2 minute read | November.10.2017
Earlier this month, a federal court in the Middle District of Tennessee denied an employer’s motion to compel arbitration, finding that it waived its right to arbitration by engaging in litigation.
Plaintiff AFS Logistics, LLC (“AFS”) brought suit against its former employees, Christopher Cochran and Alessandro Rustioni, and their company, FreightWise, under the Tennessee Uniform Trade Secrets Act. AFS, a shipping company, alleges that its former employees used the company’s trade secret information to solicit one of AFS’s major clients to break its contract with AFS in favor of FreightWise. Specifically, AFS alleges that its former employees used AFS’s confidential and proprietary sales methodology, client database and pricing formulas, all of which allegedly derive independent economic value, are not readily ascertainable, and are reasonably guarded from disclosure.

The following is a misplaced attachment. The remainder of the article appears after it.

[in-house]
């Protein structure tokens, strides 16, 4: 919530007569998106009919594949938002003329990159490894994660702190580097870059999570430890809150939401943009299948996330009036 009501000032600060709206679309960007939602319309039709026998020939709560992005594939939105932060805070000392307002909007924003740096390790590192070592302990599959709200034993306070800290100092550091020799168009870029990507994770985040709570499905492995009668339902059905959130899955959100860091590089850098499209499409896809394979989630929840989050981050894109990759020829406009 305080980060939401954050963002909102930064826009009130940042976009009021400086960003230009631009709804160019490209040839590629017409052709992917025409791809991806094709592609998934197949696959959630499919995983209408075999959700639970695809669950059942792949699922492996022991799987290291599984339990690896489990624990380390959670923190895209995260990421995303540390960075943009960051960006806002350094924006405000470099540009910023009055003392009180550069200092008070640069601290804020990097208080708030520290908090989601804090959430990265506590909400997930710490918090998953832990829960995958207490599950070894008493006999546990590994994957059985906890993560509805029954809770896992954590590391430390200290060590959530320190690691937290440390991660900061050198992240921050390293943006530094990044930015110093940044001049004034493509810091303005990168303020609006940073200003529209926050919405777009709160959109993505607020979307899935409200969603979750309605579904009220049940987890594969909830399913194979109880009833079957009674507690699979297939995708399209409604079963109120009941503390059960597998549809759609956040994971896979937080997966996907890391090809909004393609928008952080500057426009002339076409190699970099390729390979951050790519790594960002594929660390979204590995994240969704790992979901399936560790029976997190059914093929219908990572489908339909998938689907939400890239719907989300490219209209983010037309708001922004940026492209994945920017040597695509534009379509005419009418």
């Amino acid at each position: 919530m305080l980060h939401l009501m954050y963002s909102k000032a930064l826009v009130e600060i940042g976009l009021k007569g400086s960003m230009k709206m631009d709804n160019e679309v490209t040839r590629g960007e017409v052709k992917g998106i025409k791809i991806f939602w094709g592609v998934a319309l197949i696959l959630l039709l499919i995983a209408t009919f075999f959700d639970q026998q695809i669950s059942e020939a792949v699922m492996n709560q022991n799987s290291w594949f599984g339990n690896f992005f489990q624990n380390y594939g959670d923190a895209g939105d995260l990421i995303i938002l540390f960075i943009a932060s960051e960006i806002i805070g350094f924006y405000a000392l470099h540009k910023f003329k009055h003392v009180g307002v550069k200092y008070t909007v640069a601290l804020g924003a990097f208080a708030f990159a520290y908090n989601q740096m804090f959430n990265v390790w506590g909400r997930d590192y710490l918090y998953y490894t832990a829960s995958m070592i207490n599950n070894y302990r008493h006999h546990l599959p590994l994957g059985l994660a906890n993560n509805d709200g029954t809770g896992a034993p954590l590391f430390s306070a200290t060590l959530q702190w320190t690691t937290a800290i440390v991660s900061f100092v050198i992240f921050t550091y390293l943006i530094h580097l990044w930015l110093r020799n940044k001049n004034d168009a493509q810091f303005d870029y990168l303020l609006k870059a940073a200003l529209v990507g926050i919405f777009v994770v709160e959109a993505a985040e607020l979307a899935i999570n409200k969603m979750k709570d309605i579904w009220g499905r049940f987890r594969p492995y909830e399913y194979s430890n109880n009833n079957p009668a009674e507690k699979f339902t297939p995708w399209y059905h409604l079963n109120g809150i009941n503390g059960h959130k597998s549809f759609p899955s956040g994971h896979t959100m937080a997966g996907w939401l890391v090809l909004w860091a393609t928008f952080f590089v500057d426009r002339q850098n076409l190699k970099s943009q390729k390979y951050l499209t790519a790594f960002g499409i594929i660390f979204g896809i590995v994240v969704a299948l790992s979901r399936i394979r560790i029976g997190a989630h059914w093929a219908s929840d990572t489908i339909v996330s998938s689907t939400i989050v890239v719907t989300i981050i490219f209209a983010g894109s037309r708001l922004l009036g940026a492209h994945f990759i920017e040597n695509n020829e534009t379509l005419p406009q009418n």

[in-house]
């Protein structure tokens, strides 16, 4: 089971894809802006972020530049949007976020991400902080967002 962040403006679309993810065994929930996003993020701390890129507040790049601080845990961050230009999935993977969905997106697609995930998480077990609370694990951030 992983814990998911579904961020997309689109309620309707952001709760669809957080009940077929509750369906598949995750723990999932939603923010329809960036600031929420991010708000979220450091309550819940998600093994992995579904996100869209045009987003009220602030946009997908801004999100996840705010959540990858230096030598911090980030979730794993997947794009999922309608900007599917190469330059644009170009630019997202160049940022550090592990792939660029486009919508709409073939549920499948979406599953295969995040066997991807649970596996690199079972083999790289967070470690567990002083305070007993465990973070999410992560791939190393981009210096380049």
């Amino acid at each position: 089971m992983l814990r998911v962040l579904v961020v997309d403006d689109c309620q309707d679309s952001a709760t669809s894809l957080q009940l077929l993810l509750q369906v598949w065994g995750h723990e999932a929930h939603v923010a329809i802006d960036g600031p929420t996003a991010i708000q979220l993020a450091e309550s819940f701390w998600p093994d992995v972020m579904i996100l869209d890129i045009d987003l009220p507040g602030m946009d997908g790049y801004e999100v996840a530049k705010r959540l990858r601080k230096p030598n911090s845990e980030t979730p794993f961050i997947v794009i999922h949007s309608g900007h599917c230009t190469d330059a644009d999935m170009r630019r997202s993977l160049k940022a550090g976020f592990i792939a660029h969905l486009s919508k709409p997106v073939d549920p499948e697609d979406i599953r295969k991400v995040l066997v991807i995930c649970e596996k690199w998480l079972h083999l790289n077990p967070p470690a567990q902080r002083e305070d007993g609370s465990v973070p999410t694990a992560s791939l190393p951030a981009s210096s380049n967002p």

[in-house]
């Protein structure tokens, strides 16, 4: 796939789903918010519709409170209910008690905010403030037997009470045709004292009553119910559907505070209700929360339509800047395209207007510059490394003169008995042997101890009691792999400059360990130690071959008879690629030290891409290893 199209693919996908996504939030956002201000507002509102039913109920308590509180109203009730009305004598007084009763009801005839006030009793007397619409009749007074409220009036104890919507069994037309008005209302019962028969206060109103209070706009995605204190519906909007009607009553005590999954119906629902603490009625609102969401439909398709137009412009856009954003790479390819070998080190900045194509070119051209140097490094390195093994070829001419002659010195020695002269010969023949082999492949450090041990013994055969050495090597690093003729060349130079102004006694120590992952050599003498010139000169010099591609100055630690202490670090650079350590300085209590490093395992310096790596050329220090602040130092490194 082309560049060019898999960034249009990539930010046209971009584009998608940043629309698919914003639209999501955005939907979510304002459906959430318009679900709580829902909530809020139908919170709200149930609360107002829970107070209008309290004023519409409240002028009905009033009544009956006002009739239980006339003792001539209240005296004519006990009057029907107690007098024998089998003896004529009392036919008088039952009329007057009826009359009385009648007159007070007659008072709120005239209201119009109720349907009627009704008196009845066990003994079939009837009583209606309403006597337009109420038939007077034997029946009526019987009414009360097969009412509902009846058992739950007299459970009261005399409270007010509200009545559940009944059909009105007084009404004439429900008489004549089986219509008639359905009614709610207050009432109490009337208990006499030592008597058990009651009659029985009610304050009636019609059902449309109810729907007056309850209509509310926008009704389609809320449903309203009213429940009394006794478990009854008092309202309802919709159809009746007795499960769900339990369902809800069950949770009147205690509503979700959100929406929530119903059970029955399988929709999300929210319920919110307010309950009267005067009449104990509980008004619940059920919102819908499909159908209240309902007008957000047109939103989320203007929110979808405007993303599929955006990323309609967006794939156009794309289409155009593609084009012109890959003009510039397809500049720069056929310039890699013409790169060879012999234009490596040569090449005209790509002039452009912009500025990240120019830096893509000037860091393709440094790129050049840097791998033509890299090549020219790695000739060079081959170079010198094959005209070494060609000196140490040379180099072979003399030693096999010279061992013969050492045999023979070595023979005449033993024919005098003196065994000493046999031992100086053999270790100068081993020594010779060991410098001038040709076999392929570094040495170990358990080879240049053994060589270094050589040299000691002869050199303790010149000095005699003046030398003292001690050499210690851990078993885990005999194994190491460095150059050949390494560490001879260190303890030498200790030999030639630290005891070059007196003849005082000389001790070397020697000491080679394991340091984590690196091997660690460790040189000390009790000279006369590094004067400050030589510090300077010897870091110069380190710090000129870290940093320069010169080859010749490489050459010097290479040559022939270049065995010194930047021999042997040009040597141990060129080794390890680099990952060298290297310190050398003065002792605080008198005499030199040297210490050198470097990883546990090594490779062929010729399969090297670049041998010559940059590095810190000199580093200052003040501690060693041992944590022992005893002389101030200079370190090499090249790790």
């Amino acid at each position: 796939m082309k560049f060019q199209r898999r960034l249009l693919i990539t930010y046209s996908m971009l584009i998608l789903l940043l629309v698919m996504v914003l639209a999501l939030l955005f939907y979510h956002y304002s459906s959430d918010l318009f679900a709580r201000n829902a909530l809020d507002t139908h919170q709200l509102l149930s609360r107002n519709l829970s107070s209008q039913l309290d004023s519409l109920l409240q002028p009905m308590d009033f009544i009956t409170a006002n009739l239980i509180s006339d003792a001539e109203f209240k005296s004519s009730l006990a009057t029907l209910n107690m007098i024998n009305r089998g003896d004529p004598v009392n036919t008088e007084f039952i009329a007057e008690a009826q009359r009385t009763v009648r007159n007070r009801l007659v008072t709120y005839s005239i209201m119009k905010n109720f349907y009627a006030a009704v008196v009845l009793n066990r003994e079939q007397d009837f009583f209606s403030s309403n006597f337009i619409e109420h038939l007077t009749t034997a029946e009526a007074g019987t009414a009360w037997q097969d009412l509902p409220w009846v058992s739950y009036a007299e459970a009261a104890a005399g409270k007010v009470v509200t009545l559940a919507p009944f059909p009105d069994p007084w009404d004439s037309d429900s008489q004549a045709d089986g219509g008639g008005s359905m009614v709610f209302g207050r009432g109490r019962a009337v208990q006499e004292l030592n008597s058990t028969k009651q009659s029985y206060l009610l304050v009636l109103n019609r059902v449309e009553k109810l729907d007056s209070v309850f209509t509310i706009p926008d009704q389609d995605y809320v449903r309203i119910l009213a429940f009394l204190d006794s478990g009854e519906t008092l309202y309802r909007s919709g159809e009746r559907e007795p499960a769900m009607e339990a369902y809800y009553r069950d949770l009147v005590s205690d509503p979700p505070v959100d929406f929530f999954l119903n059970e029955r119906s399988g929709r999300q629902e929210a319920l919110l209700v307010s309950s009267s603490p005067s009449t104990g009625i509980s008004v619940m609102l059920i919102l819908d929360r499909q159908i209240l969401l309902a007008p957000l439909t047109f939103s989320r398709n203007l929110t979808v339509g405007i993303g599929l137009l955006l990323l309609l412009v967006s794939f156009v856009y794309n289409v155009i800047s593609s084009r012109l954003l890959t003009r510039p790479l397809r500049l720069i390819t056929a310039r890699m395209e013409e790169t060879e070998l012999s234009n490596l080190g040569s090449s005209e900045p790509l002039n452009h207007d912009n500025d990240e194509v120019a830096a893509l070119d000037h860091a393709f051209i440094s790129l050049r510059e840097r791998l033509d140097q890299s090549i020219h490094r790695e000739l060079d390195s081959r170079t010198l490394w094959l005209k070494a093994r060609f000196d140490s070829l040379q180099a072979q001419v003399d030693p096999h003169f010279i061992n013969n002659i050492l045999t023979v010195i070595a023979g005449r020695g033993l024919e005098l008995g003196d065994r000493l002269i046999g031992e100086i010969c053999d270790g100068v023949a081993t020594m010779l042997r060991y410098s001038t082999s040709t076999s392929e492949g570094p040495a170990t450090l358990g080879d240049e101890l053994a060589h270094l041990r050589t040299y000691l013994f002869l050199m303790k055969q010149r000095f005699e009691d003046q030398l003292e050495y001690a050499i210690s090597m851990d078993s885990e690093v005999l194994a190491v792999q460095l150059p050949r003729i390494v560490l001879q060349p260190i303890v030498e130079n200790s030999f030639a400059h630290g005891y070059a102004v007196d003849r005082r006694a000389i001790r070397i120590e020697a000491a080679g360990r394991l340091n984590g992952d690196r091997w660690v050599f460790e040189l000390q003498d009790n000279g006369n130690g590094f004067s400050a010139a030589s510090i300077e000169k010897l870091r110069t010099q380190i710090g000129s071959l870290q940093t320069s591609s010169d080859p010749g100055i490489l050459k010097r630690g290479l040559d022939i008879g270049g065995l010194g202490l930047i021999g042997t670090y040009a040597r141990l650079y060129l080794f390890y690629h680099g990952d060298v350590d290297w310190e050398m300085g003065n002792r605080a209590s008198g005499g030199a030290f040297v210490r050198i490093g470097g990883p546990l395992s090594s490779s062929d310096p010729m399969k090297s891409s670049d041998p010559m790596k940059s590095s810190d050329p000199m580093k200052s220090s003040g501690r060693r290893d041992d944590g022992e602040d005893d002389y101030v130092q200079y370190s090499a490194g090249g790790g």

Ten days after the district court dismissed seven of eight of AFS’s causes of action, AFS filed its motion to compel arbitration, claiming that the employment contracts Cochran and Rustioni signed included arbitration clauses that covered the alleged trade secret misappropriation. In denying the motion, the court noted that AFS failed to raise the issue of arbitration in its pleadings and amended pleadings, participated in case management and scheduling, engaged in extensive discovery, made attempts to settle the case, and sought various forms of relief in litigation. The Court noted, “[t]here is no other reasonable interpretation of plaintiff’s untimely demand for arbitration than as a deliberate tactic to test the judicial waters but then, when those waters did not flow the direction plaintiff intended, to change routes in hopes of finding a different current.”
So what does AFS’ failed arbitration bid tell us?
Key Lessons for Plaintiff-Employers: